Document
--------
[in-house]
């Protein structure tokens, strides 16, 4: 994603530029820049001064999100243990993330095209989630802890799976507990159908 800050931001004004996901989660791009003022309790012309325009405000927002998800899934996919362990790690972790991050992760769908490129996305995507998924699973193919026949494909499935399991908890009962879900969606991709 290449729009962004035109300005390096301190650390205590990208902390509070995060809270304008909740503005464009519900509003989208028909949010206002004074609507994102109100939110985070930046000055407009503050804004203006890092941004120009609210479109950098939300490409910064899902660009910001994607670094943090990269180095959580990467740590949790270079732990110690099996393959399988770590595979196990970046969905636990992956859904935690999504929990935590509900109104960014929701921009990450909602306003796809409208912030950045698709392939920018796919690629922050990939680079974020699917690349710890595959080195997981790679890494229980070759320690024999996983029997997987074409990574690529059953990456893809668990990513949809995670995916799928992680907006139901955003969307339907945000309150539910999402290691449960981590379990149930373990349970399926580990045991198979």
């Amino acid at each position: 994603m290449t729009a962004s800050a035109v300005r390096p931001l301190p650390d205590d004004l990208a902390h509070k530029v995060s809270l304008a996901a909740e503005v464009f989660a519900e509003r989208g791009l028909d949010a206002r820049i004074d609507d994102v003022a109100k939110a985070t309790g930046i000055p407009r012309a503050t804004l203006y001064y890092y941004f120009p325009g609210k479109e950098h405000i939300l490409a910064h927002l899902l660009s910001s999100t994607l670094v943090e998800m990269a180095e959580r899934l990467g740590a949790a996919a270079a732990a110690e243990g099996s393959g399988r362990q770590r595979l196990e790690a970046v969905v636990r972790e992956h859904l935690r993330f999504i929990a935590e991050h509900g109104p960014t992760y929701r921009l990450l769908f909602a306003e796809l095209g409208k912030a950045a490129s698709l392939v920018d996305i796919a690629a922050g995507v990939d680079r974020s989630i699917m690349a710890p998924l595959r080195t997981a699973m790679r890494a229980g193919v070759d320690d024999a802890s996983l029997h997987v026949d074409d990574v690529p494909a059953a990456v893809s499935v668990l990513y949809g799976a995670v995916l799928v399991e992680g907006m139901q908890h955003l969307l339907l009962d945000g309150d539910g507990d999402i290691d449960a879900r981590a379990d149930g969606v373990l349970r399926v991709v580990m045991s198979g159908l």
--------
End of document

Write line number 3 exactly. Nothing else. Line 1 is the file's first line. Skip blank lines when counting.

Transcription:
């Amino acid at each position: 994603m290449t729009a962004s800050a035109v300005r390096p931001l301190p650390d205590d004004l990208a902390h509070k530029v995060s809270l304008a996901a909740e503005v464009f989660a519900e509003r989208g791009l028909d949010a206002r820049i004074d609507d994102v003022a109100k939110a985070t309790g930046i000055p407009r012309a503050t804004l203006y001064y890092y941004f120009p325009g609210k479109e950098h405000i939300l490409a910064h927002l899902l660009s910001s999100t994607l670094v943090e998800m990269a180095e959580r899934l990467g740590a949790a996919a270079a732990a110690e243990g099996s393959g399988r362990q770590r595979l196990e790690a970046v969905v636990r972790e992956h859904l935690r993330f999504i929990a935590e991050h509900g109104p960014t992760y929701r921009l990450l769908f909602a306003e796809l095209g409208k912030a950045a490129s698709l392939v920018d996305i796919a690629a922050g995507v990939d680079r974020s989630i699917m690349a710890p998924l595959r080195t997981a699973m790679r890494a229980g193919v070759d320690d024999a802890s996983l029997h997987v026949d074409d990574v690529p494909a059953a990456v893809s499935v668990l990513y949809g799976a995670v995916l799928v399991e992680g907006m139901q908890h955003l969307l339907l009962d945000g309150d539910g507990d999402i290691d449960a879900r981590a379990d149930g969606v373990l349970r399926v991709v580990m045991s198979g159908l």